You can run Visual Studio (or SQL Server Management Studio) as the user on the domain. The trick is, you have to use the “/netonly” option of the “runas” Windows tool, so that you can run as a domain user on a non-domain machine. Namely, in a command prompt you run this command (filling in your own criteria): runas /netonly ...
Intranet IP's are often in the private IP range: 10.0.0.0 through 10.255.255.255 172.16.0.0 through 172.31.255.255 192.168.0.0 through 192.168.255.255 These are not usable for internet IP addresses. See also http://compnetworking.about.com/od/workingwithipaddresses/f/privateipaddr.htm
Having started with php and recently switched to rails, I must say that rails certainly enforces "best practices". The rails moniker is not an accident. It follows a strict Model-View-Controller paradigm, making it easy to do the right thing. There's a lot of stuff already done that you probably always planned to do but never came around to, like an easy way ...
You actually do not need to communicate with the Active Directory server from your PP code to achieve what you want given the fact that you use IIS as your web server. The key word here is Integrated Windows Authentication - that's the wording djn looked for. If this option is turned on (and anonymous access is denied) IIS will check the supplied ...
Our system admin resolved this issue by unchecking the box globally for our organization. Users did not even need to log off.
This is very situation dependent. In your situation, if it is as you described, the decision to go to Java was not very well thought through. You obviously have a large investment in the Microsoft stack. I don't think there is a compelling reason to drop all of your legacy code and go through all this pain just to go to Java. I may get flamed but it is not ...
From what I have done myself, you will only want to input the domain, and not the http:// or path.
I'm a big fan of using CDNs for these things, but I think it would be a rare exception when using Google or Microsoft's CDN would be appropriate for an Intranet application. For users on an internal network, an external request (even to a fast, nearby CDN) will be much slower than an internal request. Often, these things need to be accessible when no ...
If it's an intranet site, then authentication should generally be handled through LDAP, not explicit password entry.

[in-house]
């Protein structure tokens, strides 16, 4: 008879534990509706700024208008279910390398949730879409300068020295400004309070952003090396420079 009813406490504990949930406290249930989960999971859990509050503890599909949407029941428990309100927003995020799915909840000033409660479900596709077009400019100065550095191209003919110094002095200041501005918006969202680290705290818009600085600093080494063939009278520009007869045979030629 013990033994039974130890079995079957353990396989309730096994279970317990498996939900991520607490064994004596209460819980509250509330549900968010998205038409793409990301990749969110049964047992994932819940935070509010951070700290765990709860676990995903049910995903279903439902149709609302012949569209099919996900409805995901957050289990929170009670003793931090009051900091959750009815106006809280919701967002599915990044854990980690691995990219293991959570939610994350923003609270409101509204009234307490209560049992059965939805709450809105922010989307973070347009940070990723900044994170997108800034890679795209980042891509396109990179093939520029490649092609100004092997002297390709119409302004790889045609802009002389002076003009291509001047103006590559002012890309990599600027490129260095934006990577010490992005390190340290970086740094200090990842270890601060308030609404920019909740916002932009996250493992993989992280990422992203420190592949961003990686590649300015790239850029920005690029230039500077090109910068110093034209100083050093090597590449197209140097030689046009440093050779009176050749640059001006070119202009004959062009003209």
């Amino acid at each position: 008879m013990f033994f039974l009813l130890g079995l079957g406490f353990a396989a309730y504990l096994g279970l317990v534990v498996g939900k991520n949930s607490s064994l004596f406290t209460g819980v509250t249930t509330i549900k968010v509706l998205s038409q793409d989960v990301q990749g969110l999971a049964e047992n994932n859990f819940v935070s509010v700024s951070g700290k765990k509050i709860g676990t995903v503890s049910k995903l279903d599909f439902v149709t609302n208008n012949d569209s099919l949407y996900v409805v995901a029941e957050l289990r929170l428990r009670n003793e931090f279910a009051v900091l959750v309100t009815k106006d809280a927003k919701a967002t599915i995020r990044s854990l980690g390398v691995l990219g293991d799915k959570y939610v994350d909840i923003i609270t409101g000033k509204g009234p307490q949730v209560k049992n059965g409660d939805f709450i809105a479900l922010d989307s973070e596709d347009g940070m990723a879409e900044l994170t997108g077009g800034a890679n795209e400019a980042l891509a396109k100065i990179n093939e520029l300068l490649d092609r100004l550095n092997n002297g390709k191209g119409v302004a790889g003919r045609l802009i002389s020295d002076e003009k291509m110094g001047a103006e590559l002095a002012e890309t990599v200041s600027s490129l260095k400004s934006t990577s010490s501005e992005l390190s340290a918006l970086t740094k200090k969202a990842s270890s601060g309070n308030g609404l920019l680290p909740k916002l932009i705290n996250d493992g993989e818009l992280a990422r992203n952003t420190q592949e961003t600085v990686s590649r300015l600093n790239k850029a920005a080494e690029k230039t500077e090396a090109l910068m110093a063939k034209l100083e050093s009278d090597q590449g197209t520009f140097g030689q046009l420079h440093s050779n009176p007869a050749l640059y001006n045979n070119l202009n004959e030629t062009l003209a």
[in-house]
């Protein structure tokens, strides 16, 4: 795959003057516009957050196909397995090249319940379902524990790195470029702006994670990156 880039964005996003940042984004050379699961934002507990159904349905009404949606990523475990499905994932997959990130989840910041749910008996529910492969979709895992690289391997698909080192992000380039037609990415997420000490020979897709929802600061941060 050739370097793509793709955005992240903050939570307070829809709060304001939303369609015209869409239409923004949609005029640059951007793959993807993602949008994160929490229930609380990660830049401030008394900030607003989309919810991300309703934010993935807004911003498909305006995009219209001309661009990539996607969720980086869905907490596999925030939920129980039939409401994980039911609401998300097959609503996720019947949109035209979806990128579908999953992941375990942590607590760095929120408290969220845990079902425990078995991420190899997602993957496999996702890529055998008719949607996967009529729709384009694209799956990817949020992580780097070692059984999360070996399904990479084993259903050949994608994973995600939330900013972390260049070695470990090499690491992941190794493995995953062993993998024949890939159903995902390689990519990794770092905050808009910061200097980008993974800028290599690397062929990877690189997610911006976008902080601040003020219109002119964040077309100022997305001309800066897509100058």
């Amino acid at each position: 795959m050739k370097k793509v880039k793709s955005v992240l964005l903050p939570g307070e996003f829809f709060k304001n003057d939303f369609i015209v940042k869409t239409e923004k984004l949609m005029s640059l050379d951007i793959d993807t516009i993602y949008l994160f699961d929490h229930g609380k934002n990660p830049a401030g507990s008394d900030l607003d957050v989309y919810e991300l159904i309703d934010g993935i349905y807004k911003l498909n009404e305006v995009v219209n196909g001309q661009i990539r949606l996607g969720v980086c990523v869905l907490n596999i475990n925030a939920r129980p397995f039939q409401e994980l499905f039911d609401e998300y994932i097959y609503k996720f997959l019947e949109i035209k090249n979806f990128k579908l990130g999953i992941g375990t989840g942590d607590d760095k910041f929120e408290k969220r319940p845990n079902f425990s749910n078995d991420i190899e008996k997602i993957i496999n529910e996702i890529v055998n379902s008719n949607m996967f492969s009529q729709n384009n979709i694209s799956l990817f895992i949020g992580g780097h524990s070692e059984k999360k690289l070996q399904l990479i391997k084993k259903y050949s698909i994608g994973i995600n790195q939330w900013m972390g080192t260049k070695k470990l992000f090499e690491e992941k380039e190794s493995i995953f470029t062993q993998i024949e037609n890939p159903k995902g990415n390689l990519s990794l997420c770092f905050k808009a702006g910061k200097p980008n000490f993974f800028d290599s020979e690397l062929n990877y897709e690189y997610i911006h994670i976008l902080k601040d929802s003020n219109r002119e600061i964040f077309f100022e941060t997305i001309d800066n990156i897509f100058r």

"Simple?" Not exactly. Given your requirements, particularly "w/o server side," this isn't possible. However, if you can forego that requirement, you have a few options for enabling cross-domain requests. CORS There's decent support for Cross-Origin Resource Sharing for XMLHttpRequest and Microsoft's XDomainRequest. Though, this will require that the ...
Well this is hacky, but what you could do is that you have a cookie check in your PHP code for a certain cookie. Let everyone in your office access a page that adds the cookie to their browser, then restrict access to that page. Then allow people who have that cookie clearance to bypass the login within your PHP code.
I've written three internal applications (native) for my company. We are able to use ad-hoc distribution (less than 100 users ; do not qualify for the 500 person enterprise program). It's been great. The execs love it, our salespeople are using them like crazy. A few new customers have already been credited to being impressed by our tech and coming on ...
The main advantage of a CDN is that it delivers content from close to the user. Your intranet is closer still! The second advantage is that the user might already have the content cached, which again isn't all that relevant on your intranet - you can set up caching to your own requirements, and delivering the content will be fast anyway. The main ...
I would avoid showModalDialog just because at some stage in the future IE6 will be depreciated and you will have to go back and fix it all. I know some large organisations are slow, but do you think they will still be using IE6 in 2 or 3 years? On the other hand, if it is a consulting gig, do it this way and then in 3 years time charge them again to fix ...